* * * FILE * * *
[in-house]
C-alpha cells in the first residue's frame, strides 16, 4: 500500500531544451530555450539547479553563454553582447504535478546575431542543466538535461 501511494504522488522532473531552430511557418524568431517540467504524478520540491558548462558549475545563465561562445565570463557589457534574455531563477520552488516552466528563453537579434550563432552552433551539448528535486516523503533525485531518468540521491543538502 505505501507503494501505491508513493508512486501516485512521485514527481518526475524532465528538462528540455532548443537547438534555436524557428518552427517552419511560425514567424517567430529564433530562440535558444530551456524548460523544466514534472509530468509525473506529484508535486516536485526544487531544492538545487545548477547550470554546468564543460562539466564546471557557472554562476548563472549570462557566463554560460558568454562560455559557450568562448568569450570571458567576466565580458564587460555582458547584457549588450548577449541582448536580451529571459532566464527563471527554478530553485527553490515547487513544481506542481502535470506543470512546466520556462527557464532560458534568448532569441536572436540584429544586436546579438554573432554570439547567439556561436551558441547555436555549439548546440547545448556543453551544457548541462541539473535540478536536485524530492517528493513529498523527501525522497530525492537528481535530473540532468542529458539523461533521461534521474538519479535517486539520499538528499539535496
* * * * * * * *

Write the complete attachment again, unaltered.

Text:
[in-house]
C-alpha cells in the first residue's frame, strides 16, 4: 500500500531544451530555450539547479553563454553582447504535478546575431542543466538535461 501511494504522488522532473531552430511557418524568431517540467504524478520540491558548462558549475545563465561562445565570463557589457534574455531563477520552488516552466528563453537579434550563432552552433551539448528535486516523503533525485531518468540521491543538502 505505501507503494501505491508513493508512486501516485512521485514527481518526475524532465528538462528540455532548443537547438534555436524557428518552427517552419511560425514567424517567430529564433530562440535558444530551456524548460523544466514534472509530468509525473506529484508535486516536485526544487531544492538545487545548477547550470554546468564543460562539466564546471557557472554562476548563472549570462557566463554560460558568454562560455559557450568562448568569450570571458567576466565580458564587460555582458547584457549588450548577449541582448536580451529571459532566464527563471527554478530553485527553490515547487513544481506542481502535470506543470512546466520556462527557464532560458534568448532569441536572436540584429544586436546579438554573432554570439547567439556561436551558441547555436555549439548546440547545448556543453551544457548541462541539473535540478536536485524530492517528493513529498523527501525522497530525492537528481535530473540532468542529458539523461533521461534521474538519479535517486539520499538528499539535496